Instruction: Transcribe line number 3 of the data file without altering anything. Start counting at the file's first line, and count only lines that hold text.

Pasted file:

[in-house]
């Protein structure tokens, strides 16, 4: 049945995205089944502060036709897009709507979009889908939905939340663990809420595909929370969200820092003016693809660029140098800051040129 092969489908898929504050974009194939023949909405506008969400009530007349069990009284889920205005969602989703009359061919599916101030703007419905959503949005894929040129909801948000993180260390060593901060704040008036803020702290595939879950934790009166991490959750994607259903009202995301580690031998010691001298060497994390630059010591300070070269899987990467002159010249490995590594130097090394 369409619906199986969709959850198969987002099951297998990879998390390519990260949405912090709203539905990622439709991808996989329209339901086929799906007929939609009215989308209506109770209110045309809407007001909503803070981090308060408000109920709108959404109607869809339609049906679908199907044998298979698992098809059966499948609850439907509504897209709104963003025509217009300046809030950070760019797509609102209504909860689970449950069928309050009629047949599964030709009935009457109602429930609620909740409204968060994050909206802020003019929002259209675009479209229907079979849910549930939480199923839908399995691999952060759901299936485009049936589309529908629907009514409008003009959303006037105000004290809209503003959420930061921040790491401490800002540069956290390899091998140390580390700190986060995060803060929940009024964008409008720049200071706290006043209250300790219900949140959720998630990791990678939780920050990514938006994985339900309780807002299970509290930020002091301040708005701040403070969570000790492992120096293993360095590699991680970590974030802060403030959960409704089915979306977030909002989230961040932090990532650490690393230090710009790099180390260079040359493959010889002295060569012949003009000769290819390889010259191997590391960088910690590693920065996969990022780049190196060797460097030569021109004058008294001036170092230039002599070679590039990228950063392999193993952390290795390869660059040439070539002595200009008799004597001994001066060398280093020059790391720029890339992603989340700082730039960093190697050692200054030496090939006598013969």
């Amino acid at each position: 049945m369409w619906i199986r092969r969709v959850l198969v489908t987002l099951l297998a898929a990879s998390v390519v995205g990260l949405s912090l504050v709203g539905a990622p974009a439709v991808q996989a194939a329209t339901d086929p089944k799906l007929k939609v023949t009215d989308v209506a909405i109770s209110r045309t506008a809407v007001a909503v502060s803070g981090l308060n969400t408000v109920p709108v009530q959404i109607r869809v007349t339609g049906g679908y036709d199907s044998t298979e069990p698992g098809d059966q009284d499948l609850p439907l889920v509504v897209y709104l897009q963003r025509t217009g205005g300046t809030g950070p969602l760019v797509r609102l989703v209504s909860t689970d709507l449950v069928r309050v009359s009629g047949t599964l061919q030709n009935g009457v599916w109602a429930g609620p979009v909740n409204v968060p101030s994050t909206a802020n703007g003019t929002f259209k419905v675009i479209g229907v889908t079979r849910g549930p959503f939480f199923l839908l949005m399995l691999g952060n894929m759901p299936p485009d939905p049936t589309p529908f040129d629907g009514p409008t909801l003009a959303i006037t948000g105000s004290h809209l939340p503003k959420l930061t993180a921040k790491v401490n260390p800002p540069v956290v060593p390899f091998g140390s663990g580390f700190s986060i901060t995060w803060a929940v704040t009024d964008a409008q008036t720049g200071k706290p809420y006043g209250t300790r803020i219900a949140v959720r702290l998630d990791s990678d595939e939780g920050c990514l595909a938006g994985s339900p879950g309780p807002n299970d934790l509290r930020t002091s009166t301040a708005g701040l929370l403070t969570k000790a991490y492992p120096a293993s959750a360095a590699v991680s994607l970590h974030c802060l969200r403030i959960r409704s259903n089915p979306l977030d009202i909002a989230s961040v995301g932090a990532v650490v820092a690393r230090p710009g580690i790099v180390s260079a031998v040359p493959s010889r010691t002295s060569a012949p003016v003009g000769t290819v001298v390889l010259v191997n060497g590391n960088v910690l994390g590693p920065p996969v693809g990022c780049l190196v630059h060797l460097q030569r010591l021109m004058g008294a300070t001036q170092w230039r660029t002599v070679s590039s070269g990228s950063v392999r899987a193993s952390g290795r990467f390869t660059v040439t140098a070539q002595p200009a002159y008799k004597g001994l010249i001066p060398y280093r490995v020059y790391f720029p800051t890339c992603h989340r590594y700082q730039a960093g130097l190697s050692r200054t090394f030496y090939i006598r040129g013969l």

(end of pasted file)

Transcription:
């Amino acid at each position: 049945m369409w619906i199986r092969r969709v959850l198969v489908t987002l099951l297998a898929a990879s998390v390519v995205g990260l949405s912090l504050v709203g539905a990622p974009a439709v991808q996989a194939a329209t339901d086929p089944k799906l007929k939609v023949t009215d989308v209506a909405i109770s209110r045309t506008a809407v007001a909503v502060s803070g981090l308060n969400t408000v109920p709108v009530q959404i109607r869809v007349t339609g049906g679908y036709d199907s044998t298979e069990p698992g098809d059966q009284d499948l609850p439907l889920v509504v897209y709104l897009q963003r025509t217009g205005g300046t809030g950070p969602l760019v797509r609102l989703v209504s909860t689970d709507l449950v069928r309050v009359s009629g047949t599964l061919q030709n009935g009457v599916w109602a429930g609620p979009v909740n409204v968060p101030s994050t909206a802020n703007g003019t929002f259209k419905v675009i479209g229907v889908t079979r849910g549930p959503f939480f199923l839908l949005m399995l691999g952060n894929m759901p299936p485009d939905p049936t589309p529908f040129d629907g009514p409008t909801l003009a959303i006037t948000g105000s004290h809209l939340p503003k959420l930061t993180a921040k790491v401490n260390p800002p540069v956290v060593p390899f091998g140390s663990g580390f700190s986060i901060t995060w803060a929940v704040t009024d964008a409008q008036t720049g200071k706290p809420y006043g209250t300790r803020i219900a949140v959720r702290l998630d990791s990678d595939e939780g920050c990514l595909a938006g994985s339900p879950g309780p807002n299970d934790l509290r930020t002091s009166t301040a708005g701040l929370l403070t969570k000790a991490y492992p120096a293993s959750a360095a590699v991680s994607l970590h974030c802060l969200r403030i959960r409704s259903n089915p979306l977030d009202i909002a989230s961040v995301g932090a990532v650490v820092a690393r230090p710009g580690i790099v180390s260079a031998v040359p493959s010889r010691t002295s060569a012949p003016v003009g000769t290819v001298v390889l010259v191997n060497g590391n960088v910690l994390g590693p920065p996969v693809g990022c780049l190196v630059h060797l460097q030569r010591l021109m004058g008294a300070t001036q170092w230039r660029t002599v070679s590039s070269g990228s950063v392999r899987a193993s952390g290795r990467f390869t660059v040439t140098a070539q002595p200009a002159y008799k004597g001994l010249i001066p060398y280093r490995v020059y790391f720029p800051t890339c992603h989340r590594y700082q730039a960093g130097l190697s050692r200054t090394f030496y090939i006598r040129g013969l």